Our programmes have been centred traditionally on well prepared conferences, seminars and study visits, but the key note of our work throughout the period has been the building-up of an extraordinary network of contacts, which with the help of our embassies in the region we developed and proved extraordinarily useful to our foreign policy. I mention as an example the New Serbia Forum, which BACEE organised in the late 1990s to prepare for a democratic, post-Milosevic Yugoslavia. It was supported not only by the British but also by the Hungarian and Swiss Governments, and proved to be one of BACEEs greatest successes. It is perhaps significant that many of the participants in the New Serbia Forum continue to play a role today in ensuring the survival of the democratic system in Serbia, which is vital to the whole European Union.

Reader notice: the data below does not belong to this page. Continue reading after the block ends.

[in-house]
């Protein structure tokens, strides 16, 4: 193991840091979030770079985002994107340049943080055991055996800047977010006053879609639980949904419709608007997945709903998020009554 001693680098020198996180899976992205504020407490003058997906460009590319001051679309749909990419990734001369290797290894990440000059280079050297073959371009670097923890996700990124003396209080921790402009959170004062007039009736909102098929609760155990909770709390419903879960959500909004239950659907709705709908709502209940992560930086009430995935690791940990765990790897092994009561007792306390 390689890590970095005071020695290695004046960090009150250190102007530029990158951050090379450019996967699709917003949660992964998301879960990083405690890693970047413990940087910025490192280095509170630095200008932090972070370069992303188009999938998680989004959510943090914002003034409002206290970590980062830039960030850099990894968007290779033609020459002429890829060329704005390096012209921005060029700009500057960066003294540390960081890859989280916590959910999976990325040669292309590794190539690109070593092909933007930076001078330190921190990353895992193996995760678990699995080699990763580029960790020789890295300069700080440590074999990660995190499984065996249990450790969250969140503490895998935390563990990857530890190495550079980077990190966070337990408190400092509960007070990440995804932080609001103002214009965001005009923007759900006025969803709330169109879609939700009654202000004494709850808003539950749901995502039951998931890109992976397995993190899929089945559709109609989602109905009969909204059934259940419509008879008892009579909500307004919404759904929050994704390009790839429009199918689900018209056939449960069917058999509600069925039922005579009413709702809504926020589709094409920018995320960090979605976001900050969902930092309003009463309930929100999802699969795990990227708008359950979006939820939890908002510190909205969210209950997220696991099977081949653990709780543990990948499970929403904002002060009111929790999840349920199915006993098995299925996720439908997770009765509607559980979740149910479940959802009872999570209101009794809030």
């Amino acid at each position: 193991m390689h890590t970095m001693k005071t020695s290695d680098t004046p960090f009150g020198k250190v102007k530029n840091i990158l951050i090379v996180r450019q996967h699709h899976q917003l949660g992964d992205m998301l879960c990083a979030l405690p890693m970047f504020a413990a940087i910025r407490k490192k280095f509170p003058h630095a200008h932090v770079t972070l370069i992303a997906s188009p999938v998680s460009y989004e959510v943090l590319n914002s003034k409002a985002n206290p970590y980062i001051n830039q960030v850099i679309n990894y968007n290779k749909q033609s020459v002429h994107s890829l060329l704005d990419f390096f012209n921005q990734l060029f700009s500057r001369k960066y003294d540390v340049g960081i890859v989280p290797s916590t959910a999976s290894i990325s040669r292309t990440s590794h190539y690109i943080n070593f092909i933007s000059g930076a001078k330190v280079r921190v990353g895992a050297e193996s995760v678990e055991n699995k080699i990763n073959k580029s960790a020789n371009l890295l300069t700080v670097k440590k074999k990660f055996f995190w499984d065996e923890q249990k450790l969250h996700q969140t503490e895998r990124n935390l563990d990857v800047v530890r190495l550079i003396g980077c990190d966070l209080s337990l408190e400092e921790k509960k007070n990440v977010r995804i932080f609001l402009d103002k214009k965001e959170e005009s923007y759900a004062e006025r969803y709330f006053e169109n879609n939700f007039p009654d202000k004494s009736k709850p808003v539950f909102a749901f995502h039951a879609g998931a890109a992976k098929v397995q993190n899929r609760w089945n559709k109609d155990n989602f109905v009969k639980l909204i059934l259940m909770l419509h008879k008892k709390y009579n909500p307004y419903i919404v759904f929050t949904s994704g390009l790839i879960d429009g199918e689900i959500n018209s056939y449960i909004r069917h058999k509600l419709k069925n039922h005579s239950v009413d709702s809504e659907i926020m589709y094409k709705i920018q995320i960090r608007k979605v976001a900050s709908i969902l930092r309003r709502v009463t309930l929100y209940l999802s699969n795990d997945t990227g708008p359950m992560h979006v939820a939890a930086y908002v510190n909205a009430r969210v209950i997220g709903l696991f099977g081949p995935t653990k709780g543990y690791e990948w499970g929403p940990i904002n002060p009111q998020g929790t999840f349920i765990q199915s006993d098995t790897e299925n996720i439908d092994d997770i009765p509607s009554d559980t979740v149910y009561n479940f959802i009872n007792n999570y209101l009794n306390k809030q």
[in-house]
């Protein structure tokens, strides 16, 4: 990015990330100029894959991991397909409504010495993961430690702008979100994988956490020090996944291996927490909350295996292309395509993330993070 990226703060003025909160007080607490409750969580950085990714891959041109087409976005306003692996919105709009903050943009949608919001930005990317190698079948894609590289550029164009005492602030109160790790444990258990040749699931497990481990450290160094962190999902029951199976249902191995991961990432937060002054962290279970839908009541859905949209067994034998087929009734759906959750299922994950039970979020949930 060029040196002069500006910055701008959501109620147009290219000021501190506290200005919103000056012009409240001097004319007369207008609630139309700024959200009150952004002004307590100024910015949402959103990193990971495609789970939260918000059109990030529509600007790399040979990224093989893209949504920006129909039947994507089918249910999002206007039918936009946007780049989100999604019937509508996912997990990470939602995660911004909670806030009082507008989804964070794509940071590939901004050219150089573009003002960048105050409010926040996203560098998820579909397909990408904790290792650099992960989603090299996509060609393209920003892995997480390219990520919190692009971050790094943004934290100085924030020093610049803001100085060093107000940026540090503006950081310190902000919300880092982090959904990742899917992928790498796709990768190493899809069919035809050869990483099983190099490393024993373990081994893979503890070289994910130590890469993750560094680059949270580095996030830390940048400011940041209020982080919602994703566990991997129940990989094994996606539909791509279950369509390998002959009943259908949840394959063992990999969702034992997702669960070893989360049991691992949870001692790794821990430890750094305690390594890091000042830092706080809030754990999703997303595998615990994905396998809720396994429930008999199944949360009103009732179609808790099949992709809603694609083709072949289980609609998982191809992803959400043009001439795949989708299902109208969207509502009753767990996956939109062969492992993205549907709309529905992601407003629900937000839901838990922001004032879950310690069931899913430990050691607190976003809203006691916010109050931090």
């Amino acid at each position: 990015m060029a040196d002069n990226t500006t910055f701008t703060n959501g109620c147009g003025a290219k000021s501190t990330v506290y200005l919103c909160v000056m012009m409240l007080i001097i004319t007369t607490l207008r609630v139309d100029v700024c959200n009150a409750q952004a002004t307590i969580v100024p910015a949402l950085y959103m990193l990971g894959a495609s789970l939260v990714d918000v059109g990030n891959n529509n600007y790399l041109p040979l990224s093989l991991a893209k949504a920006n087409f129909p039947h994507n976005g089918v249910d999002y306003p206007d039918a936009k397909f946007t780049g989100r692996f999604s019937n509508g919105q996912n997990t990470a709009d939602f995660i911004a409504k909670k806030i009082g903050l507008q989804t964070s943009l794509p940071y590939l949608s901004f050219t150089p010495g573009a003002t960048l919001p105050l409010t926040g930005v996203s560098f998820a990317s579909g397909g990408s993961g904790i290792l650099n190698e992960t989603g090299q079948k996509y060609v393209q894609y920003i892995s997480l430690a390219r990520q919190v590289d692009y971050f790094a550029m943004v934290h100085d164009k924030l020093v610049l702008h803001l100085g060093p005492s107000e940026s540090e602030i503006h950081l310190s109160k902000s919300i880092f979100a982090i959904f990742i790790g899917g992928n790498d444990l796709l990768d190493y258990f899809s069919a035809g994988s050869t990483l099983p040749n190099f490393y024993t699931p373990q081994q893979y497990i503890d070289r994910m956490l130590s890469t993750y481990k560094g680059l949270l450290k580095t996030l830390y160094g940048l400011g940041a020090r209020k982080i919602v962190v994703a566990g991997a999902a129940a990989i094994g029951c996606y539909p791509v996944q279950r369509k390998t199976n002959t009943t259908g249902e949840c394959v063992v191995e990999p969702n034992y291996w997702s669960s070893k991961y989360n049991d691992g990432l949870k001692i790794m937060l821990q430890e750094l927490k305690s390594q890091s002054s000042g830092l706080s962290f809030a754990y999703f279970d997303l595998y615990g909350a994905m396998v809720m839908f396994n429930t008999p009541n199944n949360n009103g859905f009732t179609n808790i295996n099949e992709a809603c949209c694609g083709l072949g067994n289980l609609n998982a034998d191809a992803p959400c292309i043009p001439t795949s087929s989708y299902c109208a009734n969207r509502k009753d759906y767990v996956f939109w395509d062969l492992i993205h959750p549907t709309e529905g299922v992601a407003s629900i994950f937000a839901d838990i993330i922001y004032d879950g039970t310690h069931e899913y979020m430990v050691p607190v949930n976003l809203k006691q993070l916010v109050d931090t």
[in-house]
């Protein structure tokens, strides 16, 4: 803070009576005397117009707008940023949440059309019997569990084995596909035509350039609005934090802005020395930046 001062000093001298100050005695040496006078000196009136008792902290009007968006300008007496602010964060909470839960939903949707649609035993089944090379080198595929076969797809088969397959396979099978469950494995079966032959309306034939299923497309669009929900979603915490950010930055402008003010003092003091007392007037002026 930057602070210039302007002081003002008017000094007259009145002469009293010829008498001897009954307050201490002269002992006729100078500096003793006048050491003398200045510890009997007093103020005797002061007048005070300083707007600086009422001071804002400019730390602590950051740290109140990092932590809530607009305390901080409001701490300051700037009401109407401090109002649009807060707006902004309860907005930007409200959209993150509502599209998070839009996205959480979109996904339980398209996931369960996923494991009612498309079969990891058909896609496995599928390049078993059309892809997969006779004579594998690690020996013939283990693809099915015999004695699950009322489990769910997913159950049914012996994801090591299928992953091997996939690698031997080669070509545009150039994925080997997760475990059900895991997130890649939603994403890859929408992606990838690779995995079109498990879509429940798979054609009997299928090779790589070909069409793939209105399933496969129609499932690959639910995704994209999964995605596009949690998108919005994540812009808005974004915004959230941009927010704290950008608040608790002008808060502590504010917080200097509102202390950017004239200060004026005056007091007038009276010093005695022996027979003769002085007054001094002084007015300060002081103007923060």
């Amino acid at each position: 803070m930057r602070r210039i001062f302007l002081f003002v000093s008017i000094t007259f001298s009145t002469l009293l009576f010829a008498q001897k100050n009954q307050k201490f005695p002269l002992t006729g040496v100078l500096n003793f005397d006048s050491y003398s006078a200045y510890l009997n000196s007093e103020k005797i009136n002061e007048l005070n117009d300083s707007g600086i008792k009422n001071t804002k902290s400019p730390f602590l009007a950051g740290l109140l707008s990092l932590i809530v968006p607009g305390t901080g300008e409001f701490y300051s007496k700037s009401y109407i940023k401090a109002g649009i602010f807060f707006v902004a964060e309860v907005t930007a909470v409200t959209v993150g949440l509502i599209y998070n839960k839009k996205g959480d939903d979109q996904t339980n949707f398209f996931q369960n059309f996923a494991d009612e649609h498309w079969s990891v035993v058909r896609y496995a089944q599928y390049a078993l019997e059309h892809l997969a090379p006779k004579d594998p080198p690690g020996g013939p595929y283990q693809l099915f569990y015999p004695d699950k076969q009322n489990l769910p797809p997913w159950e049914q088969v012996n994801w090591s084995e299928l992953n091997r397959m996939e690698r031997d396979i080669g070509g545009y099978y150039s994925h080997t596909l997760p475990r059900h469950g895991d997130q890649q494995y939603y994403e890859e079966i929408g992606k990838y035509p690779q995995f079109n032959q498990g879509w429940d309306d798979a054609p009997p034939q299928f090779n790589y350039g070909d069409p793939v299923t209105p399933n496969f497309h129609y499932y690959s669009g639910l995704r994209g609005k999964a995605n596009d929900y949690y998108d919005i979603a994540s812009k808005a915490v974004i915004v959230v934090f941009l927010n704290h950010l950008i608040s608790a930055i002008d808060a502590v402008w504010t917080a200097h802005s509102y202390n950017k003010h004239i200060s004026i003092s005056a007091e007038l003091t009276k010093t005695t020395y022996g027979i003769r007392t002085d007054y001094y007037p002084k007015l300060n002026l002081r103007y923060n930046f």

Central and eastern Europe remains an area of key importance to the United Kingdom. Almost half the member states of the European Union, including a key heavyweight in Poland, come from the region. EU decisions on key issues, including trade, the environment, organised crime and terrorism, and energy, will require their support, to say nothing of relations with Russia. It is vital that the Foreign Office continues to focus its attention on this area and does not think that, just because those countries are in the EU, we need not worry about them any more. BACEEs governing body will want to be certain that the FO continues its work and continues to be interested in the area. I hope that the Minister will satisfy us in that regard.